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WISH WEEK DAY THREE HEROES, VILLAINS AND THE ROLES WE PLAY AND THE ROLES THAT PLAY US

Posted on July 17, 2012

The IRVING WISHBUTTON saturation bombing campaign continues apace. Today, we shed light on the heroes, the villains and those who straddle the line between both.

At the academy, villains and heroes attend classes together. Their interactions provide some of the most memorable scenes.

Ned Firebreak- Yes, he's the hero of the new book I'm writing. Think of this as a special preview. He's relatable to Irving as he also arrived at the academy as a smudge. Irving's first telling interaction at the school is with Ned's Aunt Nance at the Office of Fine Aunts. She gives him great advice and is there for him for an important revelation. Irving also runs in to the ice princess, Stacia, who is rather obsessed with winning Ned's heart by any means necessary.

Irving Wishbutton- Don't want to say too much about our main character, other than he arrives as a smudge and soon sees that he's a second class citizen at the academy. Even without a face, he still makes huge a impression early on.

Valiant Forge- This time-traveler from the Revolution is the glue that holds the smudges together. Strong and opinionated, he's not afraid to jump into the fray. He's also the house cook and makes a mean casserole with the help of his faceless fairy assistants. Plus, he's got a cool cybernetic arm. You can't go wrong with that.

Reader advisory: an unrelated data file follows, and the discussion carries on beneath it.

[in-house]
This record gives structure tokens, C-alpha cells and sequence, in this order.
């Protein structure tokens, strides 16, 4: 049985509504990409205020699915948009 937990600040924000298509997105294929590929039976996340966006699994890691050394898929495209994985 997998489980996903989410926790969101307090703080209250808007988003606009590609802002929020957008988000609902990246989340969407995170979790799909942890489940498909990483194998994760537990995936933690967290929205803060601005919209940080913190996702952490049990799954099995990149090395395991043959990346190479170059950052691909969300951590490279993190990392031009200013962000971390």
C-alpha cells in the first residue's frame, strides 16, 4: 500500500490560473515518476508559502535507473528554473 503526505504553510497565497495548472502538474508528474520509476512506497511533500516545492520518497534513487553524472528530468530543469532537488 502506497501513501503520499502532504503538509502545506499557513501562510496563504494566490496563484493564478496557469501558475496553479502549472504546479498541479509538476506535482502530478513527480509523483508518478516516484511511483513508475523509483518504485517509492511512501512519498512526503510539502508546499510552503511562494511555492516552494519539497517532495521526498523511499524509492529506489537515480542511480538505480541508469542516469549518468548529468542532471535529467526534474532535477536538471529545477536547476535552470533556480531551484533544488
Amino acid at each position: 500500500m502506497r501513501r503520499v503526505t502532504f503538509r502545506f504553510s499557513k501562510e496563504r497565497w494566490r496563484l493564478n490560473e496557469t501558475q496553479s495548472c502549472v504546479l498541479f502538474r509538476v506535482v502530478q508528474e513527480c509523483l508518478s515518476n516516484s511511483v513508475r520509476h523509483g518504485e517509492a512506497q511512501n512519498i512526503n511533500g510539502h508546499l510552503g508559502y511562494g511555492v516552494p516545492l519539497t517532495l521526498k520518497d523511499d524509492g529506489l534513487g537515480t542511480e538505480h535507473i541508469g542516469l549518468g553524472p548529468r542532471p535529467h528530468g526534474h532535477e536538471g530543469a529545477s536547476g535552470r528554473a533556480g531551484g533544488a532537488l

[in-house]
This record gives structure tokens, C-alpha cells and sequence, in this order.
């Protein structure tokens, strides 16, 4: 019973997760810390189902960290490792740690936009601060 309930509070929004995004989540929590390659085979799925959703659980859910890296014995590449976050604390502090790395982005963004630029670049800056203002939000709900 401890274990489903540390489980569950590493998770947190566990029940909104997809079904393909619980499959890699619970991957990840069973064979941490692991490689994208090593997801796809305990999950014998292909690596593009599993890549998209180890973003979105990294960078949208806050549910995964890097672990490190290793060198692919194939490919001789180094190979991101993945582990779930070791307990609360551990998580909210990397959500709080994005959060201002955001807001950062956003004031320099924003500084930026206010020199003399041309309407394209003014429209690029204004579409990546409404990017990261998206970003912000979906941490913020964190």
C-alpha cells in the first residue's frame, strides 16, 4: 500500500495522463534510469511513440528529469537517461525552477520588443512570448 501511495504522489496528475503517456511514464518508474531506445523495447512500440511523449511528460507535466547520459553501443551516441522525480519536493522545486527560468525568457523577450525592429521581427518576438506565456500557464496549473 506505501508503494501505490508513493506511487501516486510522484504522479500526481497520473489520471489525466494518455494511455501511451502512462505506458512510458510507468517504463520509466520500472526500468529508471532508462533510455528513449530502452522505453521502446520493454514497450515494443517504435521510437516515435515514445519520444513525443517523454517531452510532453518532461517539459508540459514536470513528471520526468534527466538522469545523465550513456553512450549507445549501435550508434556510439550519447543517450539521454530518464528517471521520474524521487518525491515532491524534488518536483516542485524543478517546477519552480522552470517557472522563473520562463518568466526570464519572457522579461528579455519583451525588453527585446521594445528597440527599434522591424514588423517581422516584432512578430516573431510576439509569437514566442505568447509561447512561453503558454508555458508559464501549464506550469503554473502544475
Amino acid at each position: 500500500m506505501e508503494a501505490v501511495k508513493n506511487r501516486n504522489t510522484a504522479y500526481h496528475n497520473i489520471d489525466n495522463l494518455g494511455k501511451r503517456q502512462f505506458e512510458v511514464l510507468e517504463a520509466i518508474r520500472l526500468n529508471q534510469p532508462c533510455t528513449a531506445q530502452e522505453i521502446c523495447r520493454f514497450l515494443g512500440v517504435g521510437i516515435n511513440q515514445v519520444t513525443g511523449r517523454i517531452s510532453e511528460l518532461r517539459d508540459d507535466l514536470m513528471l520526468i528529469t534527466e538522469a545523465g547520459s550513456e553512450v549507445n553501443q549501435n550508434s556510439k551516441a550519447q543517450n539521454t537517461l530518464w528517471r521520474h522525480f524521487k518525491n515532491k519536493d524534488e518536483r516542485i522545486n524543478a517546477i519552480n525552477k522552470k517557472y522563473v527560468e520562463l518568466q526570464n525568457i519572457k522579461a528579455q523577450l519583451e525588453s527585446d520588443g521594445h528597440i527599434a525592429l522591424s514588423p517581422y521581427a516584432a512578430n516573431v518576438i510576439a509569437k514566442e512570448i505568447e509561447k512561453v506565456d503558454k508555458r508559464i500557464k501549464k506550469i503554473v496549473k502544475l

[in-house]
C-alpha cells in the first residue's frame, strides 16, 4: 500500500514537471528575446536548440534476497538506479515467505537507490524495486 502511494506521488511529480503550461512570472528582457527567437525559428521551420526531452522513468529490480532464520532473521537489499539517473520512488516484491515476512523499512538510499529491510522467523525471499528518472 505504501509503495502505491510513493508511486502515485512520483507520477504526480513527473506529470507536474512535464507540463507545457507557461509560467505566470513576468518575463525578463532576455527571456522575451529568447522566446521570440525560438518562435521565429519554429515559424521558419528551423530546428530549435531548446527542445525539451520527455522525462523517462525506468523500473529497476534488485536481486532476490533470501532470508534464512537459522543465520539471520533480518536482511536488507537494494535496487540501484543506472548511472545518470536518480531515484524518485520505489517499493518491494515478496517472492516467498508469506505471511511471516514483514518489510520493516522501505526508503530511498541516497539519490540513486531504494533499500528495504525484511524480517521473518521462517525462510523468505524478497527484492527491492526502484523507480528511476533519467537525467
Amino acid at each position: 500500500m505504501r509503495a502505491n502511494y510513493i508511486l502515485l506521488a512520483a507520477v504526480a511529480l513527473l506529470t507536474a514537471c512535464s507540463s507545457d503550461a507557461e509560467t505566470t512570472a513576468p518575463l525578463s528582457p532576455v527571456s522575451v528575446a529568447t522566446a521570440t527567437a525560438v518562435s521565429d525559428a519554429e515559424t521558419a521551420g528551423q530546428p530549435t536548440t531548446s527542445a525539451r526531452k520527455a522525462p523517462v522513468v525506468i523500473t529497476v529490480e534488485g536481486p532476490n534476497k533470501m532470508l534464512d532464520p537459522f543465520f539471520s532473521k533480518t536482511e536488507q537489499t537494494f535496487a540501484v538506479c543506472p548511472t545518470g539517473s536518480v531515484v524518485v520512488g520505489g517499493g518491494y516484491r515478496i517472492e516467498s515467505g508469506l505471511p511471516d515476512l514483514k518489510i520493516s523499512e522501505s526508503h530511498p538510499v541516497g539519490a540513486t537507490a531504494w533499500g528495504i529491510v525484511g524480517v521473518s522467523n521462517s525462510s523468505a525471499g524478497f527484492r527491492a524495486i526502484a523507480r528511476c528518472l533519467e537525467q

And now for the villains.

Lord Raggleswamp- This little bad guy arrives on the same day as Irving. He also is a smudge, but quickly gains a face and status at the school. His sudden rise in stature doesn't sit well with Irving. Even worse, the foul villain targets the fairy Sarya to be by his side. Irving experiences jealousy for the first time thanks to the annoying Raggleswamp.

Gared the Golden Knight- He fills the bully role for Irving. With his silver tongue, he commands any monster who crosses his path. His own author hasn't decided if his brother or Gared will assume the role of the hero or the villain in his story and this forces Gared to overcompensate and tout he's the hero of his novel despite his constant actions as a villain. It also gives the bully doubts about himself. A key element in this series will be where Gared ends up in his allegiances. Ned sees him as all villain throughout most of the first book, but even those with villainous streaks can conduct themselves as heroes as Irving reluctantly has to admit when the Golden Knight comes to the aid of a crucial cast member from Irving's own book.

Dean Harmstrike- Not going to say much about the head of the Questing Academy other than he's hiding something huge. He also doesn't appreciate how Irving asks questions about the school when Irving should be trying to find out about himself. He hates students who are too curious and look outward and not inward.

Teardrop- She's the villainess in Irving's own book. She will become a critical influence in the later volumes. Much like Gared, where she ultimately ends up (hero camp or villain camp) is part of the rich journey that is Irving's tale.

Unique setting detail: The heroes live on Hero Row, while the villains set up shop along Villain Way. Both locations are designed to evoke the houses found along fraternity row on a college campus.

Wish Week continues tomorrow with a look at the ladies in Irving's life.

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